August 14 marked the International Memorial Day for the Victims of Japanese Military Sexual Slavery, a day that reminds us of the suffering endured by those unfortunate women and the crimes committed by Japanese militarists during World War II (WWII). On August 12, Huang Youliang, the last Chinese "comfort woman" to sue the Japanese Government, left the world. Now, only 14 "comfort women" on record are still alive on the Chinese mainland.
During WWII, at least 200,000 Chinese women and girls were condemned to become "comfort women" by the invading Japanese army. Statistics show that 75 percent of the "comfort women" were tortured to death.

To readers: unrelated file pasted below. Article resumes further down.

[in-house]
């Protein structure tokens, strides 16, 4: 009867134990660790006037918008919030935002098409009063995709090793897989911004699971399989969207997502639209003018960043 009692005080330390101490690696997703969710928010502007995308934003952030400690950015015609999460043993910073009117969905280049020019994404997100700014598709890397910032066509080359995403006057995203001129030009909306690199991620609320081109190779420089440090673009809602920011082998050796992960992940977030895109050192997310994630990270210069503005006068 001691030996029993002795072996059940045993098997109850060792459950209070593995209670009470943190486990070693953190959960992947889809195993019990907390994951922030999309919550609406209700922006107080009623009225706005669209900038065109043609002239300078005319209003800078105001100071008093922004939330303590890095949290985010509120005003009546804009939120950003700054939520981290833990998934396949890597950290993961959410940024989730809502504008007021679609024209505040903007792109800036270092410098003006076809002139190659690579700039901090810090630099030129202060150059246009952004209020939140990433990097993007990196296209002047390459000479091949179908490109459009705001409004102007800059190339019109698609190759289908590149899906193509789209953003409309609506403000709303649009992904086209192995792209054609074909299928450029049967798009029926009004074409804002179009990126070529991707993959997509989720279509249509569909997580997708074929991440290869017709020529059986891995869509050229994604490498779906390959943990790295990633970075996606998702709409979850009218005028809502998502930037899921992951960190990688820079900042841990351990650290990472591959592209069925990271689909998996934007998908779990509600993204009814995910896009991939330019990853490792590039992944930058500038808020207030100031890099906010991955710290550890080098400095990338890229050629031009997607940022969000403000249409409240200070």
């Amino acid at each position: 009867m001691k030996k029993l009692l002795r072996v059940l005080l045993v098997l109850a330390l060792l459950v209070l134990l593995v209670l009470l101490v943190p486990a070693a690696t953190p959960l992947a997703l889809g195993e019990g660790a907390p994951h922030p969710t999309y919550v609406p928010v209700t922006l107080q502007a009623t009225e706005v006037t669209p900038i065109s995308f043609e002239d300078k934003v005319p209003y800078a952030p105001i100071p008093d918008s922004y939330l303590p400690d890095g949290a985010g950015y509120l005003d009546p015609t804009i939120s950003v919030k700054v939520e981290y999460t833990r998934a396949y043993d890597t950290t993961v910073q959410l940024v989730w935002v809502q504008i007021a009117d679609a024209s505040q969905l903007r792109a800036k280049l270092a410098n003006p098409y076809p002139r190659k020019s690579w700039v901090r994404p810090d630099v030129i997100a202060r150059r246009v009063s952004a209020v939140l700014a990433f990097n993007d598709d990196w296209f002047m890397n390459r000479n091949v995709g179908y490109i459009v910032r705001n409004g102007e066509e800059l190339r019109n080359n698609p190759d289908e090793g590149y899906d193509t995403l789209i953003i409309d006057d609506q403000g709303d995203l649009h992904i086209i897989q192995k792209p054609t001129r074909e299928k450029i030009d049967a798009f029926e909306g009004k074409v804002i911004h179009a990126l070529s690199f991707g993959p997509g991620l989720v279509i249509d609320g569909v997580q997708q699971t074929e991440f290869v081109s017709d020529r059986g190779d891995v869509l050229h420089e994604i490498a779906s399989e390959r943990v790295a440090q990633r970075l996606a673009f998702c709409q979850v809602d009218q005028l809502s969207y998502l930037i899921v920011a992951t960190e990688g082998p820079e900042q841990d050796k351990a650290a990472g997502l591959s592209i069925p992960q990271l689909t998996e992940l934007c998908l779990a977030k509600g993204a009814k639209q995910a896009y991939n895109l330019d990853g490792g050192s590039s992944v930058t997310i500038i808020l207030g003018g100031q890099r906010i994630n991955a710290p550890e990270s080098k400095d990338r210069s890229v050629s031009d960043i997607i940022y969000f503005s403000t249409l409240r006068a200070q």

The issue of the "comfort women" was not taken up until the 1990s, when the Japanese Government was forced to investigate it under the pressure of human rights groups, the Chinese and South Korean governments and the United Nations. The then Japanese cabinet admitted the crime but the apology came too late. Now the current Japanese Government under Prime Minister Shinzo Abe appears to be backtracking on the apologetic attitude by claiming that there is no solid evidence to prove that the Japanese army or government forced the women to become "comfort women."
In May, NGOs from eight countries and regions including China, South Korea and Indonesia, applied to UNESCO to add the historical facts of "comfort women" to the Memory of the World Register. It's hoped that the application is approved as soon as possible. To acknowledge these facts is to show the women basic justice and the conscience of the human race.
(This is an edited excerpt of an article published in Nanfang Daily on August 15)